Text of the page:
Whatcom Community College national hub for filling cybersecurity worker demand | #hacking | #cybersecurity | #infosec | #comptia | #pentest | #ransomware

Whatcom County is a national hotbed for cybersecurity — even if many in the region who are outside of the specialized profession don’t know that.

The prominent role of Bellingham was on full display during an event on Wednesday, April 24, at Whatcom Community College, the location of three different, and interlocking, state and national cybersecurity education centers. 

The event, “Securing the Next Generation of Technology Workers,” drew about 100 employers, educators and students to hear both about the growing demand for cybersecurity professionals, as well as what industry can do to support and attract students graduating from the cybersecurity programs at WCC.

“Currently cybersecurity is really in high demand here in the state of Washington. There’s over 7,500 unfilled jobs,” said Brent Lundstrom, director of the Washington State Cybersecurity Center of Excellence (CCoE) located at WCC and the organization behind the event. “It’s our job here in the Center of Excellence to work with industry to understand what their needs are from our graduates, and try to align the curriculum to make sure that it fits the needs for what industry’s looking for.”

To date, WCC said its two-year cybersecurity-related associate degree programs have graduated 544 students since 2013 and have an estimated 181 currently enrolled. A newer four-year bachelor’s degree program has graduated 66 students since 2018 and has an estimated 48 students now enrolled.

The community college’s emphasis on cybersecurity education also has led it to be not just the home of the state’s CCoE cybersecurity information hub, but also the National Science Foundation-funded National Cybersecurity Training & Education Center (NCyTE), and the CAE Candidates National Center, which supports other colleges and universities looking to be recognized for excellence in cybersecurity education.

“In 2021 the State Board for Community & Technical Colleges determined that there’s such a shortage for cybersecurity professionals, it’s actually putting our state at risk,” Lundstrom said. “Out of 34 community colleges across Washington state, they selected Whatcom to host its Cybersecurity Center of Excellence. I think that really is a tribute to the work that Whatcom has done here in the state as well as on a national level.”

AI driving demand

Demand for cybersecurity professionals is rapidly rising in part due to the rise of artificial intelligence. Keynote speaker Jim Reavis, CEO of the nonprofit Cloud Security Alliance, said generative AI tools are making it easier for bad actors to create potentially more effective phishing emails and to rapidly scan systems for vulnerabilities.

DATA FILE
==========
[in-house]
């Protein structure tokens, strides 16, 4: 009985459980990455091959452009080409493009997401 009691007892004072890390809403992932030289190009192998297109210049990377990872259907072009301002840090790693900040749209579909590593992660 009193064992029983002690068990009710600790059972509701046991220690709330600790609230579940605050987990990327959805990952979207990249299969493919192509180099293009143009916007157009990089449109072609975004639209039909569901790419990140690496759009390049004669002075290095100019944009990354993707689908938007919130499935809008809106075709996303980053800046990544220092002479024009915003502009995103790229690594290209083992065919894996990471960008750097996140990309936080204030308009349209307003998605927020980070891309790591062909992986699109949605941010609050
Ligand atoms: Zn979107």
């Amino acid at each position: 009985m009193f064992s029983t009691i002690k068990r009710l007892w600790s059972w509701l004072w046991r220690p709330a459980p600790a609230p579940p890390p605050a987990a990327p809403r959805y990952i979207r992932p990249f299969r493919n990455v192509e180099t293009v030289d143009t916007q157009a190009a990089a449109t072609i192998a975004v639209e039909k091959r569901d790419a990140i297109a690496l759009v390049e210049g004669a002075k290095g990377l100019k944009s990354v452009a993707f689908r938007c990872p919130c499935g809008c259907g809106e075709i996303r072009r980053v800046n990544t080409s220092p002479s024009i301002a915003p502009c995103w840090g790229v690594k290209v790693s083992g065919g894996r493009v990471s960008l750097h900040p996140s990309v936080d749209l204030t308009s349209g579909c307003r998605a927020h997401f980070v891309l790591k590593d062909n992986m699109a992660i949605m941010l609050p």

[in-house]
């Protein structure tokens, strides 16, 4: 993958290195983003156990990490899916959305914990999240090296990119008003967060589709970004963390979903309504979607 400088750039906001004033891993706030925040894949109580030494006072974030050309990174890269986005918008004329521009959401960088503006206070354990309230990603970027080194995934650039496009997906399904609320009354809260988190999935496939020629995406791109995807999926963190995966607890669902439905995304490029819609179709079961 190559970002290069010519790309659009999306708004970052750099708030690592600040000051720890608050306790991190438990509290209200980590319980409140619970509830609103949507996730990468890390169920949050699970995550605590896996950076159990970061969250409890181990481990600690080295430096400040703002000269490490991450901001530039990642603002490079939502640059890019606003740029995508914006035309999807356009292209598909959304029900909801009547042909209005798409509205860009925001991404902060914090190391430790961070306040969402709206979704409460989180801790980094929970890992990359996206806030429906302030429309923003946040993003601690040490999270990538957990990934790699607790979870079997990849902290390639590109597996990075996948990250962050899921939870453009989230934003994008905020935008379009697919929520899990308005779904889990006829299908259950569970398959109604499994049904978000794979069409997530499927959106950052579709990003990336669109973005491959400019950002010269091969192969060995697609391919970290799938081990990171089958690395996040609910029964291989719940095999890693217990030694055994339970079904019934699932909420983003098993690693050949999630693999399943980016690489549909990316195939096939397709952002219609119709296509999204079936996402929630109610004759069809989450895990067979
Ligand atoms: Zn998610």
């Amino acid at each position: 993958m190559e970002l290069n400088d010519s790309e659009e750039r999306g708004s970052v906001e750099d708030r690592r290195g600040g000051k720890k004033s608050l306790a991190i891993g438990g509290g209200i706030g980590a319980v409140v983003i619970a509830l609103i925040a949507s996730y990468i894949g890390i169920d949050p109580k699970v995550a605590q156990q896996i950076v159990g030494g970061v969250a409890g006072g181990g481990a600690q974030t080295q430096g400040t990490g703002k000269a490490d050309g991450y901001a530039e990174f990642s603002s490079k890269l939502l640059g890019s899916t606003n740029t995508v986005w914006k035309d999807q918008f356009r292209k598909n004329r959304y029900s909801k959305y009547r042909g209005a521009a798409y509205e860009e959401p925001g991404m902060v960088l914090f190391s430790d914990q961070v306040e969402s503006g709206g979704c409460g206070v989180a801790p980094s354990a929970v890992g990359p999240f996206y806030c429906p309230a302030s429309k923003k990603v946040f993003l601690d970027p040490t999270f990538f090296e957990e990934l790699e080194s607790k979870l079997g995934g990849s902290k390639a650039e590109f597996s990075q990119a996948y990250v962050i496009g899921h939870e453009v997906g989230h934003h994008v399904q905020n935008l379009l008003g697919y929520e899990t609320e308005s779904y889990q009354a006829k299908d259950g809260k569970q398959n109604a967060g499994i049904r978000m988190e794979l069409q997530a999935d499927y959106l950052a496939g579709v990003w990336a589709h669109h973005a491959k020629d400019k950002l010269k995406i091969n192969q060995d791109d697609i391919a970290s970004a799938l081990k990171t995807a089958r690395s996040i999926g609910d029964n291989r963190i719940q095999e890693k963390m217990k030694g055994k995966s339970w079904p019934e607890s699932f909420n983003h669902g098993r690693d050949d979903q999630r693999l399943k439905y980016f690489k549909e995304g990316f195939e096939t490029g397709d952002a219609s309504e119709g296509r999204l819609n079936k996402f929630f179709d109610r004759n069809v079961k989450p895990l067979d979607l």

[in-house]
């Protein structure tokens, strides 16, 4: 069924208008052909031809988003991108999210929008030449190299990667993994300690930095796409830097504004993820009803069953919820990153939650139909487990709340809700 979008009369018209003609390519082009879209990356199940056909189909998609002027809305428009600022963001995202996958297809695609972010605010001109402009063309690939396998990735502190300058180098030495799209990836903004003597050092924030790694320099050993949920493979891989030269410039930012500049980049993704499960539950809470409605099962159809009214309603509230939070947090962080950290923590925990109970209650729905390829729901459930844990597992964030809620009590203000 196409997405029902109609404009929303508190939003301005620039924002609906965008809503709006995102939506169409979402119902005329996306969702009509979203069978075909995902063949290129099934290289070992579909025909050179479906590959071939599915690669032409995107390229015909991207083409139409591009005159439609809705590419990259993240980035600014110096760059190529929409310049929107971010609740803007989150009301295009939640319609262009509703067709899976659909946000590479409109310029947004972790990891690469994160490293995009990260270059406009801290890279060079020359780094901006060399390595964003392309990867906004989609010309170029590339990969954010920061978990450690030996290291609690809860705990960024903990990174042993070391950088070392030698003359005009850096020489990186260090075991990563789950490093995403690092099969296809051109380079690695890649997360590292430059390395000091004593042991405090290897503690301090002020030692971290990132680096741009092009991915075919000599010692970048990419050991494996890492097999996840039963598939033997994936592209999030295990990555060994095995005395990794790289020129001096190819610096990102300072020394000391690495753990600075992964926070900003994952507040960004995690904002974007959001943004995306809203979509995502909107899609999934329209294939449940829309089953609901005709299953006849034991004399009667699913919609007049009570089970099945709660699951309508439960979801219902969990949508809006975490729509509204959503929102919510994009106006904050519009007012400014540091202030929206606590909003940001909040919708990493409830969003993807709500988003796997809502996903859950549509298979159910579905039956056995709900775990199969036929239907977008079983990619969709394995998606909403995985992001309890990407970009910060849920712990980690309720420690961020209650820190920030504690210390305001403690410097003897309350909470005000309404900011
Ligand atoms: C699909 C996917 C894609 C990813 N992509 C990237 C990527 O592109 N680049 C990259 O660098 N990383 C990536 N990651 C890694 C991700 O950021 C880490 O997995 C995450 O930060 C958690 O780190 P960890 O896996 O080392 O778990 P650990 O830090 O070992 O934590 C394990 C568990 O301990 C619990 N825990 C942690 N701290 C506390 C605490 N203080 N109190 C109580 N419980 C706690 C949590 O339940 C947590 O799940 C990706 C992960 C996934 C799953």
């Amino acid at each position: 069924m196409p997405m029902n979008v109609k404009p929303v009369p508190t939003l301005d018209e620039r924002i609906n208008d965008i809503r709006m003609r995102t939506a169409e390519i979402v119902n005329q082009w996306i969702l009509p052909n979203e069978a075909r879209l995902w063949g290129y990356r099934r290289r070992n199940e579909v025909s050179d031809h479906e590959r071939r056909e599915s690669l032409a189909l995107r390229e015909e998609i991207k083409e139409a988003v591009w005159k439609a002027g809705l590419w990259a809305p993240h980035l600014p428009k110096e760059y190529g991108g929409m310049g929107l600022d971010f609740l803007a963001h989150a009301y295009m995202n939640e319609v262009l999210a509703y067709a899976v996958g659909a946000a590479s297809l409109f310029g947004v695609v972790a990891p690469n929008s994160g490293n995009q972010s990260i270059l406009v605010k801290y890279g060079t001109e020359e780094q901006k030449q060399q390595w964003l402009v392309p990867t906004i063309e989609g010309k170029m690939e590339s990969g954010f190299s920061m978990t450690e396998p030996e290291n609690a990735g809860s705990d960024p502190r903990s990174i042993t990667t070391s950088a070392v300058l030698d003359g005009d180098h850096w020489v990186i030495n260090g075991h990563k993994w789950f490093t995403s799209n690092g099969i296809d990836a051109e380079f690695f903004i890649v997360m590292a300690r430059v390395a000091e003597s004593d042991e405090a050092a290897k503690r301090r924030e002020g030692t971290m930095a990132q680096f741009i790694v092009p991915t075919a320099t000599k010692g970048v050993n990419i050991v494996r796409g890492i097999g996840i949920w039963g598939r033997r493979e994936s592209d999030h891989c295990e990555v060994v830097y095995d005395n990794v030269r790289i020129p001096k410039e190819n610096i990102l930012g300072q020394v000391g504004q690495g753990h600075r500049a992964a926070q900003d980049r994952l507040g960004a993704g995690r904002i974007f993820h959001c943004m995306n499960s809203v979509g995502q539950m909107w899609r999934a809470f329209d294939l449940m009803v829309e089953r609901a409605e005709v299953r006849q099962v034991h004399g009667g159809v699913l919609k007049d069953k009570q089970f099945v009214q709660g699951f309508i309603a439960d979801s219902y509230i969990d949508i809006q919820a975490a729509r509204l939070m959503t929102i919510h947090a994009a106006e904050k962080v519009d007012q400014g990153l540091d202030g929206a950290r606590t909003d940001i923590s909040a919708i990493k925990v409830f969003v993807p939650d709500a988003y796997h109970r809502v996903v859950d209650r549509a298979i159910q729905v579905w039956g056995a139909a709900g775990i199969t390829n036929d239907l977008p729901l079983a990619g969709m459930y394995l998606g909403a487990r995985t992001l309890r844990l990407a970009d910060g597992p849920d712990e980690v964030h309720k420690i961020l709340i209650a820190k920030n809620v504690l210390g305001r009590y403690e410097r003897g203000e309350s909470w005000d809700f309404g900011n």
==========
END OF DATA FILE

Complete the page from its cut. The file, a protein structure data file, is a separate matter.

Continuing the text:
But he also said generative AI could help cybersecurity companies develop a new set of tools to combat the attacks. And that, he told students and faculty in the audience, will require better and broader knowledge.

“The cybersecurity toolkit is going to be AI, but your skill set, and how you apply that, is going to have to be pretty immense,” Reavis said.

Cloud Security Alliance CEO Jim Reavis gives the keynote at Washington State Cybersecurity Center of Excellence’s event at Whatcom Community College on Wednesday, April 24. (Frank Catalano/Cascadia Daily News)

Lundstrom said other factors leading to increased workforce demand are regulation and policy issues surrounding concerns like privacy, and organizations’ move to a “cloud-first” infrastructure to store data and do business.

Businesses should stay involved

Attendees at the afternoon event included representatives of both government and industry, such as the Port of Bellingham, Bellingham Regional Chamber of Commerce, Whatcom Transit Authority, City of Ferndale, Janicki, Phillips 66 and Oracle.

A panel of cybersecurity experts advised the companies to stay engaged.

“You need to really be building those relationships up” with cybersecurity programs, said Kris Rides, co-founder and CEO of TIRO Security, for “access to the best students. You want the students to come ready to help you on day one.”

And advice for the students?

“When you hear about a new technology, become an expert in that because all of the information is really out there and available,” said Shawn Harris, deputy chief information security officer at Chipotle Mexican Grill. “Every single person on my team, they have to stay current with new technologies because you’re always learning in this field.”

Lundstrom, noting panel speakers also came from Boeing, the Washington State Auditor’s Office and the Cloud Security Alliance, observed what may be another sign of the success of the WCC cybersecurity programs.

“We’ve got some panelists,” he said, “that are former students that are now panelists.”

Frank Catalano writes about business and related topics for CDN; reach him at [email protected].


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National Cyber Security